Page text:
Tag Archives: europe

Fraser Nelson is wrong: Cameron’s supposed EU re-negotiation allies are set on a very different path

european union starsLike so many Eurosceptics, Fraser Nelson was at it again this morning in the Telegraph: taking a couple of things they heard from foreign politicians and adding it all up to make something that matches exactly what they want: less Brussels.

Nelson was continuing his theme from the Spectator a couple of weeks ago, describing a Northern Alliance Cameron had been building to reform the European Union in his image. There is one problem with all that: it simply is not true.

In the UK, the Dutch are …

photo by: notarim
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Opinion: The East Midlands would suffer without Europe

Vince Cable speaking York Europe Jobs Some rights reserved by Liberal DemocratsIf we needed reminding how vital Europe is to British jobs in regions like the East Midlands, the bosses of car giants Hyundai and Toyota spelt it out.

As a European candidate in May’s elections I was alarmed to read that Hyundai, who have a base in Corby, warned against leaving the EU saying that if the UK were no longer in the single market it would throw up ‘barriers’ to doing business. There was a similar message from …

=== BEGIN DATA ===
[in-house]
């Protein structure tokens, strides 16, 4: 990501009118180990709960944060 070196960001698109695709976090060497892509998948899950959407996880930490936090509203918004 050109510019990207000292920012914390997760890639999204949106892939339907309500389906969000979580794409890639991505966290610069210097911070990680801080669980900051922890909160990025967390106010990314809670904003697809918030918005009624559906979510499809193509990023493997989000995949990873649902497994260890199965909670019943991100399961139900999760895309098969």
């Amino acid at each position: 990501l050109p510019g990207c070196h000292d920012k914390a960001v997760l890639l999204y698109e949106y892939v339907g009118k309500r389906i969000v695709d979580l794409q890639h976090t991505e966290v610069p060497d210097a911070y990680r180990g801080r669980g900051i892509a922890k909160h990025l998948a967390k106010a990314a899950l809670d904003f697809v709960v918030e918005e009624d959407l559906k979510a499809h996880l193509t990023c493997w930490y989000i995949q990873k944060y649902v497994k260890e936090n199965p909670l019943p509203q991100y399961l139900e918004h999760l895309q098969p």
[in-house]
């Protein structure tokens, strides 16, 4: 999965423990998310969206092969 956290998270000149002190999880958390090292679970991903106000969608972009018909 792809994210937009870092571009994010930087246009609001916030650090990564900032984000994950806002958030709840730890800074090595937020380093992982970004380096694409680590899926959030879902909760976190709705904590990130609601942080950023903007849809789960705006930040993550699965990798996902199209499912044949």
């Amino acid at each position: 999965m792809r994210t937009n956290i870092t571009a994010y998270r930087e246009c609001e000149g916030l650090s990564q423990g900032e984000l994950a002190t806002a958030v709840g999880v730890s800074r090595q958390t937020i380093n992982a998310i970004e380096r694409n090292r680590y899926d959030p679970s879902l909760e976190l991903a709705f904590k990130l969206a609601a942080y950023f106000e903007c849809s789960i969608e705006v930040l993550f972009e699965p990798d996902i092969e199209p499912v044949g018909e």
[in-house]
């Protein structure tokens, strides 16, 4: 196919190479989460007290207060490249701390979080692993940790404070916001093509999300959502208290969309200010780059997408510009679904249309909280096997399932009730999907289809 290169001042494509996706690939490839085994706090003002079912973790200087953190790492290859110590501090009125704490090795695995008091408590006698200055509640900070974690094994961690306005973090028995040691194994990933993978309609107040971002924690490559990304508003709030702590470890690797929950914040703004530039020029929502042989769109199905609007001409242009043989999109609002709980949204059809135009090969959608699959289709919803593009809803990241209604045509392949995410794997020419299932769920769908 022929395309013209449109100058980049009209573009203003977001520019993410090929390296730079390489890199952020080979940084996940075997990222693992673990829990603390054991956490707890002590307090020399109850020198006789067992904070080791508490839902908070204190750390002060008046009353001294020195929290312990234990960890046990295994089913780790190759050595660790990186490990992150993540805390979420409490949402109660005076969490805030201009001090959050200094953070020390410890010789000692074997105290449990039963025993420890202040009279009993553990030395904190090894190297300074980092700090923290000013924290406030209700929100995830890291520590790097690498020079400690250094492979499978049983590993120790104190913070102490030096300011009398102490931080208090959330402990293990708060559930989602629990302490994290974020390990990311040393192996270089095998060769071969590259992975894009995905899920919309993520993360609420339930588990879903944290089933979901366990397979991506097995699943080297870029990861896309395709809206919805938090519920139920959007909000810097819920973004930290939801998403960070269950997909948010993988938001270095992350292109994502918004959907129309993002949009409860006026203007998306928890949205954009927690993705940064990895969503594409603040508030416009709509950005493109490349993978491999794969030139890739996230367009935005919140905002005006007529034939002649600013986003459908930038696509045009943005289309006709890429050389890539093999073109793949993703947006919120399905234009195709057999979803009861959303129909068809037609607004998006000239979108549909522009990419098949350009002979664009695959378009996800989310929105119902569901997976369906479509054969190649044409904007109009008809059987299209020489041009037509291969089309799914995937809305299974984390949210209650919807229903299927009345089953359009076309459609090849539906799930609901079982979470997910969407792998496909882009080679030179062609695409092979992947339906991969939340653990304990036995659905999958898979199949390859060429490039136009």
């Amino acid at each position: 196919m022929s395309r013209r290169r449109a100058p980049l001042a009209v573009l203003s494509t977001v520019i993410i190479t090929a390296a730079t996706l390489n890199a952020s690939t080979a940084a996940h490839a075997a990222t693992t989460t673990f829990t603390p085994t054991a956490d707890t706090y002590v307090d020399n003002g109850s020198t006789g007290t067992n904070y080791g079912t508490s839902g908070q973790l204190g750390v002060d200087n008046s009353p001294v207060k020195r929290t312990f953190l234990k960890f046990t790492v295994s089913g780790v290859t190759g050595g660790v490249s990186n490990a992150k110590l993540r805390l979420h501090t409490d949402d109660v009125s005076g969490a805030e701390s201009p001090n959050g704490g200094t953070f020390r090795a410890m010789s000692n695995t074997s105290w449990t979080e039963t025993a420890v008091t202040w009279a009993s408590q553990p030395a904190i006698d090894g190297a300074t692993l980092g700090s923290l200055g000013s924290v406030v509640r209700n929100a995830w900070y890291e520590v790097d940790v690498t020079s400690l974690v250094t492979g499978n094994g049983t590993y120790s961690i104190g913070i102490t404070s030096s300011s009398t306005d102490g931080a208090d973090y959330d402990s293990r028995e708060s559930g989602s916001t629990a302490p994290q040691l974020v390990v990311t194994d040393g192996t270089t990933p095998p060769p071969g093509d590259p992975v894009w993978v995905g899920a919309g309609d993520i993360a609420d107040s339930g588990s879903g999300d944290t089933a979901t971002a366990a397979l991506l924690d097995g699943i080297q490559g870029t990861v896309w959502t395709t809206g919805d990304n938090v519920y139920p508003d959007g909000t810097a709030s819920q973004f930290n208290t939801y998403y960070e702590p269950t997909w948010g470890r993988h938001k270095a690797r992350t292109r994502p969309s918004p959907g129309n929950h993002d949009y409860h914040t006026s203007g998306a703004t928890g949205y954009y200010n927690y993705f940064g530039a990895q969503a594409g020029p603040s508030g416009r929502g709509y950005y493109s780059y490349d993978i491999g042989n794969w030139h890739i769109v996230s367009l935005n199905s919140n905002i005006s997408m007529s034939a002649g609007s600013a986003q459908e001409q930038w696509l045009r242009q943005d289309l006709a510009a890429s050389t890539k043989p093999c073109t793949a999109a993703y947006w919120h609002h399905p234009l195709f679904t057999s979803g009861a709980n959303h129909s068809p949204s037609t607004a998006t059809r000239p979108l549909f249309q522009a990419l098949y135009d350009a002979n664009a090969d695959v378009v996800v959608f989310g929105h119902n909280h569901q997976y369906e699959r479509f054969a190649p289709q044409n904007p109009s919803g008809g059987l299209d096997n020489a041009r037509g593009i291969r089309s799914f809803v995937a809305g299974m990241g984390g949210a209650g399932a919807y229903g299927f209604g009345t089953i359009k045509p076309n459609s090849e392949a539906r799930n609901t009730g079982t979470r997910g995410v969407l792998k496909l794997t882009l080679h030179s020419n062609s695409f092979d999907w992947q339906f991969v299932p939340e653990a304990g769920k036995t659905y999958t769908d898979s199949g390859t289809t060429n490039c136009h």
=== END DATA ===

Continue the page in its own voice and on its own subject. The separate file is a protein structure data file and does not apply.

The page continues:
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Opinion: Let’s have real “power to the people” for those of us outside the UK

power to the peopleThere is a lot wrong or out-of-date with our current political system. The Lib Dem policy paper “Power to the People” passed at the spring conference in York, addresses those issues in a typically liberal, radical way. It is worthy of our support, as a step forward, even if some find parts of it imperfect.

“Power to the People” aims to explore the viability of overseas constituencies. This would be quite radical for the UK but would – I believe – benefit it a …

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As football’s January transfer window closes why not play ‘Ukip Manager’?

Here’s a snippet from Ukip’s 2010 general election manifesto:

“Ukip would place a maximum of three foreign players in the starting line-up, as this would free up places for British players in the youth academies of these teams and spur the future development of home teams.”

As Paul Haydon points out here,

That would force managers to make some pretty tough decisions about who they would keep and who they would give the boot. Where would that leave your favourite team? Who would you keep and who would you send home? Toure or Silva? Negredo or Aguero? Oscar or Hazard?

Well, …

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Sir Ming Campbell MP writes…Britain has the power to shape the EU